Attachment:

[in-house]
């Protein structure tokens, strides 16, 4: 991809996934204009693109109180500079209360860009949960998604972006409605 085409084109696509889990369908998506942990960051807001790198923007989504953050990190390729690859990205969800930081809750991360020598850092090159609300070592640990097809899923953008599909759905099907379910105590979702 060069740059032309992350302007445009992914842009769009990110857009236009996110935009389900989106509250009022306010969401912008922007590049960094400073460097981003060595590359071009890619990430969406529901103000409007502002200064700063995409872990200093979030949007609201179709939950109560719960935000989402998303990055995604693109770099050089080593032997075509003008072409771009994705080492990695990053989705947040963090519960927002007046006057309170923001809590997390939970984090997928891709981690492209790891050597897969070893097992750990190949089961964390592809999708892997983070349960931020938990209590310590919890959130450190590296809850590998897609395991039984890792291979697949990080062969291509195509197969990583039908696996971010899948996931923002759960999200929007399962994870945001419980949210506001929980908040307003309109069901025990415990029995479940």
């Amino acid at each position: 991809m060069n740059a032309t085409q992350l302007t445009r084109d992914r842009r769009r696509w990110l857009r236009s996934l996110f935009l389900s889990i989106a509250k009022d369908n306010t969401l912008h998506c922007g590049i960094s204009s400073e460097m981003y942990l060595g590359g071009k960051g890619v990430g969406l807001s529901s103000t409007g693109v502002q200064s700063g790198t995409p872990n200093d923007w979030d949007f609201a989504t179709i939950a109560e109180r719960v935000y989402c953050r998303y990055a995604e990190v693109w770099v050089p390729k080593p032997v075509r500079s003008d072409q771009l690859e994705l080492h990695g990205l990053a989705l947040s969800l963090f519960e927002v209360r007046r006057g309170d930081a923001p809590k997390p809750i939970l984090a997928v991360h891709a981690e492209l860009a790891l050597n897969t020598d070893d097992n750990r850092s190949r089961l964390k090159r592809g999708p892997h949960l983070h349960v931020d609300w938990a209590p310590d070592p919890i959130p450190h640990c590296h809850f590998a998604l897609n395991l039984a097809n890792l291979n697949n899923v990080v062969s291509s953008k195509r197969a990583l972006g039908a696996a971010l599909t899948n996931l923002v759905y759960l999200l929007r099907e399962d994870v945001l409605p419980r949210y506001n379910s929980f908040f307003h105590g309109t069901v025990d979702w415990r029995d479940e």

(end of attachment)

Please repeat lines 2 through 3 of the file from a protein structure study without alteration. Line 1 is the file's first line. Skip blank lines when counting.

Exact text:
């Protein structure tokens, strides 16, 4: 991809996934204009693109109180500079209360860009949960998604972006409605 085409084109696509889990369908998506942990960051807001790198923007989504953050990190390729690859990205969800930081809750991360020598850092090159609300070592640990097809899923953008599909759905099907379910105590979702 060069740059032309992350302007445009992914842009769009990110857009236009996110935009389900989106509250009022306010969401912008922007590049960094400073460097981003060595590359071009890619990430969406529901103000409007502002200064700063995409872990200093979030949007609201179709939950109560719960935000989402998303990055995604693109770099050089080593032997075509003008072409771009994705080492990695990053989705947040963090519960927002007046006057309170923001809590997390939970984090997928891709981690492209790891050597897969070893097992750990190949089961964390592809999708892997983070349960931020938990209590310590919890959130450190590296809850590998897609395991039984890792291979697949990080062969291509195509197969990583039908696996971010899948996931923002759960999200929007399962994870945001419980949210506001929980908040307003309109069901025990415990029995479940």
């Amino acid at each position: 991809m060069n740059a032309t085409q992350l302007t445009r084109d992914r842009r769009r696509w990110l857009r236009s996934l996110f935009l389900s889990i989106a509250k009022d369908n306010t969401l912008h998506c922007g590049i960094s204009s400073e460097m981003y942990l060595g590359g071009k960051g890619v990430g969406l807001s529901s103000t409007g693109v502002q200064s700063g790198t995409p872990n200093d923007w979030d949007f609201a989504t179709i939950a109560e109180r719960v935000y989402c953050r998303y990055a995604e990190v693109w770099v050089p390729k080593p032997v075509r500079s003008d072409q771009l690859e994705l080492h990695g990205l990053a989705l947040s969800l963090f519960e927002v209360r007046r006057g309170d930081a923001p809590k997390p809750i939970l984090a997928v991360h891709a981690e492209l860009a790891l050597n897969t020598d070893d097992n750990r850092s190949r089961l964390k090159r592809g999708p892997h949960l983070h349960v931020d609300w938990a209590p310590d070592p919890i959130p450190h640990c590296h809850f590998a998604l897609n395991l039984a097809n890792l291979n697949n899923v990080v062969s291509s953008k195509r197969a990583l972006g039908a696996a971010l599909t899948n996931l923002v759905y759960l999200l929007r099907e399962d994870v945001l409605p419980r949210y506001n379910s929980f908040f307003h105590g309109t069901v025990d979702w415990r029995d479940e």